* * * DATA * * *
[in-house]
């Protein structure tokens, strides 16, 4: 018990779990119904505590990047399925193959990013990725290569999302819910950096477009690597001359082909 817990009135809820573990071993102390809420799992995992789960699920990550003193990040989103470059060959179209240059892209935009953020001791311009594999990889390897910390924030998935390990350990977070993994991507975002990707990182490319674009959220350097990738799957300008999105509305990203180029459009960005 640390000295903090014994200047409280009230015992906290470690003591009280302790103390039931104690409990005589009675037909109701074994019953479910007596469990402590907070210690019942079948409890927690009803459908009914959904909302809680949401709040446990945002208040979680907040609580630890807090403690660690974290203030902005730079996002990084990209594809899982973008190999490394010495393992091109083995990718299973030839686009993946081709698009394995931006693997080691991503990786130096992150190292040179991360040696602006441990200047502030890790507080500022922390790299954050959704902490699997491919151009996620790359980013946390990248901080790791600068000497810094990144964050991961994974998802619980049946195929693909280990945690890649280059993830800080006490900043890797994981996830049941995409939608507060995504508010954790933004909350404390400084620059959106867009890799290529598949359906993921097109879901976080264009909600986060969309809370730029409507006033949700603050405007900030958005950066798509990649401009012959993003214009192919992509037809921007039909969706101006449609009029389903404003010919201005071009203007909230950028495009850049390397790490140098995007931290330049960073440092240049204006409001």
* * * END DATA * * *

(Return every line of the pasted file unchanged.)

[in-house]
């Protein structure tokens, strides 16, 4: 018990779990119904505590990047399925193959990013990725290569999302819910950096477009690597001359082909 817990009135809820573990071993102390809420799992995992789960699920990550003193990040989103470059060959179209240059892209935009953020001791311009594999990889390897910390924030998935390990350990977070993994991507975002990707990182490319674009959220350097990738799957300008999105509305990203180029459009960005 640390000295903090014994200047409280009230015992906290470690003591009280302790103390039931104690409990005589009675037909109701074994019953479910007596469990402590907070210690019942079948409890927690009803459908009914959904909302809680949401709040446990945002208040979680907040609580630890807090403690660690974290203030902005730079996002990084990209594809899982973008190999490394010495393992091109083995990718299973030839686009993946081709698009394995931006693997080691991503990786130096992150190292040179991360040696602006441990200047502030890790507080500022922390790299954050959704902490699997491919151009996620790359980013946390990248901080790791600068000497810094990144964050991961994974998802619980049946195929693909280990945690890649280059993830800080006490900043890797994981996830049941995409939608507060995504508010954790933004909350404390400084620059959106867009890799290529598949359906993921097109879901976080264009909600986060969309809370730029409507006033949700603050405007900030958005950066798509990649401009012959993003214009192919992509037809921007039909969706101006449609009029389903404003010919201005071009203007909230950028495009850049390397790490140098995007931290330049960073440092240049204006409001």